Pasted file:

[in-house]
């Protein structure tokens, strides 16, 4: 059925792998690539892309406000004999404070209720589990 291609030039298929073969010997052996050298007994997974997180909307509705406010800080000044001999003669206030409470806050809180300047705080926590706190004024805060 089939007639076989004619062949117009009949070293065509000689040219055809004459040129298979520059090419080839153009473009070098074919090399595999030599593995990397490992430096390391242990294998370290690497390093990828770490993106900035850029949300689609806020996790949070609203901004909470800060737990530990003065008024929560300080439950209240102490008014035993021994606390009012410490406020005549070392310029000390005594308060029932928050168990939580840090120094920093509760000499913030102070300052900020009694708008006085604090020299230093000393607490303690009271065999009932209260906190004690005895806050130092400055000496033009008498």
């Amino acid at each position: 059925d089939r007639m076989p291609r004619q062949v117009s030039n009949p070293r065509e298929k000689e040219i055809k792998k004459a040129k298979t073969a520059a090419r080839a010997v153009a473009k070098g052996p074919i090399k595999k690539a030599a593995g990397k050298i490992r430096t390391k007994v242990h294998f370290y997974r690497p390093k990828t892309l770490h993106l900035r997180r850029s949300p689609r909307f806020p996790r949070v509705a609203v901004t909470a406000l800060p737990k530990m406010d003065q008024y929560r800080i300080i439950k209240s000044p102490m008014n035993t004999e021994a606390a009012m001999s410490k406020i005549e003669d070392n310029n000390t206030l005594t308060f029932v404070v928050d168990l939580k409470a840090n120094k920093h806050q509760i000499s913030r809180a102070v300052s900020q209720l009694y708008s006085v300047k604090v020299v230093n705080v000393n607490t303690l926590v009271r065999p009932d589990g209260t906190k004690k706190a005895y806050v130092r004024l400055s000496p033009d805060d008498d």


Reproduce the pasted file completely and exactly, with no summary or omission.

[in-house]
């Protein structure tokens, strides 16, 4: 059925792998690539892309406000004999404070209720589990 291609030039298929073969010997052996050298007994997974997180909307509705406010800080000044001999003669206030409470806050809180300047705080926590706190004024805060 089939007639076989004619062949117009009949070293065509000689040219055809004459040129298979520059090419080839153009473009070098074919090399595999030599593995990397490992430096390391242990294998370290690497390093990828770490993106900035850029949300689609806020996790949070609203901004909470800060737990530990003065008024929560300080439950209240102490008014035993021994606390009012410490406020005549070392310029000390005594308060029932928050168990939580840090120094920093509760000499913030102070300052900020009694708008006085604090020299230093000393607490303690009271065999009932209260906190004690005895806050130092400055000496033009008498």
């Amino acid at each position: 059925d089939r007639m076989p291609r004619q062949v117009s030039n009949p070293r065509e298929k000689e040219i055809k792998k004459a040129k298979t073969a520059a090419r080839a010997v153009a473009k070098g052996p074919i090399k595999k690539a030599a593995g990397k050298i490992r430096t390391k007994v242990h294998f370290y997974r690497p390093k990828t892309l770490h993106l900035r997180r850029s949300p689609r909307f806020p996790r949070v509705a609203v901004t909470a406000l800060p737990k530990m406010d003065q008024y929560r800080i300080i439950k209240s000044p102490m008014n035993t004999e021994a606390a009012m001999s410490k406020i005549e003669d070392n310029n000390t206030l005594t308060f029932v404070v928050d168990l939580k409470a840090n120094k920093h806050q509760i000499s913030r809180a102070v300052s900020q209720l009694y708008s006085v300047k604090v020299v230093n705080v000393n607490t303690l926590v009271r065999p009932d589990g209260t906190k004690k706190a005895y806050v130092r004024l400055s000496p033009d805060d008498d």